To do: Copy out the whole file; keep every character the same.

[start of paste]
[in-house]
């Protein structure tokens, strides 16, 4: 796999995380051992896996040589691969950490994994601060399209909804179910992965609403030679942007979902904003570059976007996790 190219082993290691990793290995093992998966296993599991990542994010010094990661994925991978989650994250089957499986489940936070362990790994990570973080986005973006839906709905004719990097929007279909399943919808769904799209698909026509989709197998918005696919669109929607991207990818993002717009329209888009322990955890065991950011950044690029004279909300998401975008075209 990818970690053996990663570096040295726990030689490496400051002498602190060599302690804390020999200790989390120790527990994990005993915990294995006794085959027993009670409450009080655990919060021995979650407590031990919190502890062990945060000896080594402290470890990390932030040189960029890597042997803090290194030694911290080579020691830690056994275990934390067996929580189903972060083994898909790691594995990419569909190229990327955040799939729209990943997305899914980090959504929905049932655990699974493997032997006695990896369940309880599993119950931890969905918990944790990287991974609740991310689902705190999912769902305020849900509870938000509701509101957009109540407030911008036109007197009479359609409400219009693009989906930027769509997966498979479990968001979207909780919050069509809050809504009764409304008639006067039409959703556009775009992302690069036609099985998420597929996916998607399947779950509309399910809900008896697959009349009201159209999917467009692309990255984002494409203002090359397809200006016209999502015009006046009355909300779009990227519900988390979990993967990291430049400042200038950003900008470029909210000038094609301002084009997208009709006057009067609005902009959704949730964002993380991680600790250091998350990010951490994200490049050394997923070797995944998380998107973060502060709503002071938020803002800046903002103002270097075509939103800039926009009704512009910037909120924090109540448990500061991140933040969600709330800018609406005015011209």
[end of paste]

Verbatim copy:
[in-house]
């Protein structure tokens, strides 16, 4: 796999995380051992896996040589691969950490994994601060399209909804179910992965609403030679942007979902904003570059976007996790 190219082993290691990793290995093992998966296993599991990542994010010094990661994925991978989650994250089957499986489940936070362990790994990570973080986005973006839906709905004719990097929007279909399943919808769904799209698909026509989709197998918005696919669109929607991207990818993002717009329209888009322990955890065991950011950044690029004279909300998401975008075209 990818970690053996990663570096040295726990030689490496400051002498602190060599302690804390020999200790989390120790527990994990005993915990294995006794085959027993009670409450009080655990919060021995979650407590031990919190502890062990945060000896080594402290470890990390932030040189960029890597042997803090290194030694911290080579020691830690056994275990934390067996929580189903972060083994898909790691594995990419569909190229990327955040799939729209990943997305899914980090959504929905049932655990699974493997032997006695990896369940309880599993119950931890969905918990944790990287991974609740991310689902705190999912769902305020849900509870938000509701509101957009109540407030911008036109007197009479359609409400219009693009989906930027769509997966498979479990968001979207909780919050069509809050809504009764409304008639006067039409959703556009775009992302690069036609099985998420597929996916998607399947779950509309399910809900008896697959009349009201159209999917467009692309990255984002494409203002090359397809200006016209999502015009006046009355909300779009990227519900988390979990993967990291430049400042200038950003900008470029909210000038094609301002084009997208009709006057009067609005902009959704949730964002993380991680600790250091998350990010951490994200490049050394997923070797995944998380998107973060502060709503002071938020803002800046903002103002270097075509939103800039926009009704512009910037909120924090109540448990500061991140933040969600709330800018609406005015011209």